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General practices risk termination of contracts over industrial action

Authors: Helen Jaques 

Publication date:  12 Jun 2012


General practices that take part in the BMA’s day of industrial action on 21 June to protest against changes to the NHS pension scheme risk termination of their general medical services (GMS) or personal medical services (PMS) contract, the association has warned.

Taking lawful industrial action is a breach of contract, so a primary care organisation could attempt to terminate a GMS or PMS/17c contract if a practice takes part in the day of action later this month, the BMA has said.

It said that the risk of a contract being terminated on these grounds is “very low” but cannot be ruled out. Practices can help to mitigate the risk by discussing and if possible agreeing with their primary care organisation the extent of the service to be provided on the day of action, it advises.

Hospital doctors and other employed doctors such as salaried GPs are legally protected from unfair dismissal during the industrial action.

Doctors who take part in the day of action also risk losing a day’s pay and will not accrue pensionable service, the BMA has said. General practices will be under no obligation to pay salaried and locum GPs who take part in industrial action, although the association has asked practices to be “supportive” and not deduct pay.

In addition, general practices have been warned that they cannot use an agency to provide locum cover for doctors who participate in industrial action and instead have to use their current complement of practice staff to cover these doctors.

The BMA has called a 24 hour period of industrial action on 21 June after its members voted overwhelmingly in favour of action to protest against the government’s reform of the NHS pension scheme (BMJ Careers, 31 May, http://bit.ly/JWZmc8).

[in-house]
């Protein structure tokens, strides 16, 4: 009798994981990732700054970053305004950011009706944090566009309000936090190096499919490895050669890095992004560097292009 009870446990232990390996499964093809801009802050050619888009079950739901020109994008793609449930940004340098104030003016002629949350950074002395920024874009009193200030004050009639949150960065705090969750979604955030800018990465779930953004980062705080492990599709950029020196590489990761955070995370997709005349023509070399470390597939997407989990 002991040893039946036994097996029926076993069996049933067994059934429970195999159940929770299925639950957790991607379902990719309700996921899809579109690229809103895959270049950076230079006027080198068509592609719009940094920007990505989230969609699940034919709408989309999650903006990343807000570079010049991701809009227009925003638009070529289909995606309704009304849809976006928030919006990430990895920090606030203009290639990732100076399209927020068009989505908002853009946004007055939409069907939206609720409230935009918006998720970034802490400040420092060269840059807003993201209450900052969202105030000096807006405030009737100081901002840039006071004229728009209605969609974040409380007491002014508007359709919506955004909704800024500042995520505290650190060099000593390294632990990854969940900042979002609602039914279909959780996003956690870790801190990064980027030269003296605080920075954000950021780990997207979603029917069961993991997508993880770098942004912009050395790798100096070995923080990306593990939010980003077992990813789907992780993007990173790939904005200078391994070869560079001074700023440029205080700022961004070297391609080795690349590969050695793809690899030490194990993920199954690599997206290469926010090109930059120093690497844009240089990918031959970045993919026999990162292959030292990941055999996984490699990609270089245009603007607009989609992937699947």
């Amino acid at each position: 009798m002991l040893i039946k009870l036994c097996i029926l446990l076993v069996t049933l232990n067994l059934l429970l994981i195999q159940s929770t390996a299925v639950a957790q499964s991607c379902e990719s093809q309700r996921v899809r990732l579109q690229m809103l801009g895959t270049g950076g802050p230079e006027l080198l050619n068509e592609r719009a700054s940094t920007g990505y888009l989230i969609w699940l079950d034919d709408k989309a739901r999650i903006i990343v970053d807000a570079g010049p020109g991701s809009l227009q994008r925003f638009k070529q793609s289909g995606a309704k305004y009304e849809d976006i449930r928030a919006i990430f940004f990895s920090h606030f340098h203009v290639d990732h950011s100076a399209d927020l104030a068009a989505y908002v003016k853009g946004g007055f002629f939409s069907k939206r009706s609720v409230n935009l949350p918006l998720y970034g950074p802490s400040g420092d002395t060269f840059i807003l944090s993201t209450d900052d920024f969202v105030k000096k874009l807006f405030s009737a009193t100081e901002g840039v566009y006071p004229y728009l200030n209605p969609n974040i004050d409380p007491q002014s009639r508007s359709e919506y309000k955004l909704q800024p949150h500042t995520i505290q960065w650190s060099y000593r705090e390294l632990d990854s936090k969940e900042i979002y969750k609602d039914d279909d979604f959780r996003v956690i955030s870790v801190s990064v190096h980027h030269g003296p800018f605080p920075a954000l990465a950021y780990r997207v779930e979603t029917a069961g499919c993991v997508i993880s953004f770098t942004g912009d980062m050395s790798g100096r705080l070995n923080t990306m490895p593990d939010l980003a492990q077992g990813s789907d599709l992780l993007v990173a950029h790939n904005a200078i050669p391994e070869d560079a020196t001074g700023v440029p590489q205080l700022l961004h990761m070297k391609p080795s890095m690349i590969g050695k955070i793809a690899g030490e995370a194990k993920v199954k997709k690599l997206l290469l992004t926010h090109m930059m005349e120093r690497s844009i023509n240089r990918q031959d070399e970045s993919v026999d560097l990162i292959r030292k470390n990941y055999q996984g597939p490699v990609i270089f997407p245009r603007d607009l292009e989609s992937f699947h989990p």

Under the reforms the NHS pension scheme will switch from a final salary scheme to a career average revalued earnings (CARE) scheme; members will have pay more in contributions, with the highest earners contributing more than 14% of their pay by 2014; and doctors will have to work until the state pension age (up to 68).

Doctors will be expected to attend their place of work as scheduled on the day of action to provide urgent and emergency care only. Doctors who decide to stay at home if they would normally be expected to work on that day would be acting outside the scope of the official industrial action and could be subject to disciplinary action.

The BMA has urged all doctors planning to take part in the industrial action to hold discussions with their colleagues and employers about what work will take place on the day and what will be cancelled.

The association will send formal written notice of the action to all employers, including general practices that employ salaried GPs, not less than seven days before the day of action.

Helen Jaques news reporter BMJ Careers

 hjaques@bmj.com

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